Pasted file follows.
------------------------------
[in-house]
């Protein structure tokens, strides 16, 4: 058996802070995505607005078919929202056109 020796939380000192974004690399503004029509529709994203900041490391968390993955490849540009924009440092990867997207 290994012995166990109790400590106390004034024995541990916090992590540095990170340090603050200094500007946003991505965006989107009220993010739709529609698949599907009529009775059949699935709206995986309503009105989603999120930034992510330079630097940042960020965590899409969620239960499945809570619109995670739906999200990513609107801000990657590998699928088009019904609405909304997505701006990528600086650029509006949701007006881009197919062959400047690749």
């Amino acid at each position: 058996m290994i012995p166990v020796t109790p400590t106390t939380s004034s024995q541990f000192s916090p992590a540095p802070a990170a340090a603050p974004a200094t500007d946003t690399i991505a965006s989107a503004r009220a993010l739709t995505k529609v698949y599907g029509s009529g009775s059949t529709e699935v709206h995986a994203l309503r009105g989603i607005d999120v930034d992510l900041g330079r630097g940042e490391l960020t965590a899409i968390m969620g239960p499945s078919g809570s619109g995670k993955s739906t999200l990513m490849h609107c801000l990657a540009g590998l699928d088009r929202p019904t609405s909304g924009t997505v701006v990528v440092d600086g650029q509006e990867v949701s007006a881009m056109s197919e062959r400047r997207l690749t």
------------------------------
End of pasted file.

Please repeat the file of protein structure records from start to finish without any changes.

[in-house]
């Protein structure tokens, strides 16, 4: 058996802070995505607005078919929202056109 020796939380000192974004690399503004029509529709994203900041490391968390993955490849540009924009440092990867997207 290994012995166990109790400590106390004034024995541990916090992590540095990170340090603050200094500007946003991505965006989107009220993010739709529609698949599907009529009775059949699935709206995986309503009105989603999120930034992510330079630097940042960020965590899409969620239960499945809570619109995670739906999200990513609107801000990657590998699928088009019904609405909304997505701006990528600086650029509006949701007006881009197919062959400047690749």
């Amino acid at each position: 058996m290994i012995p166990v020796t109790p400590t106390t939380s004034s024995q541990f000192s916090p992590a540095p802070a990170a340090a603050p974004a200094t500007d946003t690399i991505a965006s989107a503004r009220a993010l739709t995505k529609v698949y599907g029509s009529g009775s059949t529709e699935v709206h995986a994203l309503r009105g989603i607005d999120v930034d992510l900041g330079r630097g940042e490391l960020t965590a899409i968390m969620g239960p499945s078919g809570s619109g995670k993955s739906t999200l990513m490849h609107c801000l990657a540009g590998l699928d088009r929202p019904t609405s909304g924009t997505v701006v990528v440092d600086g650029q509006e990867v949701s007006a881009m056109s197919e062959r400047r997207l690749t």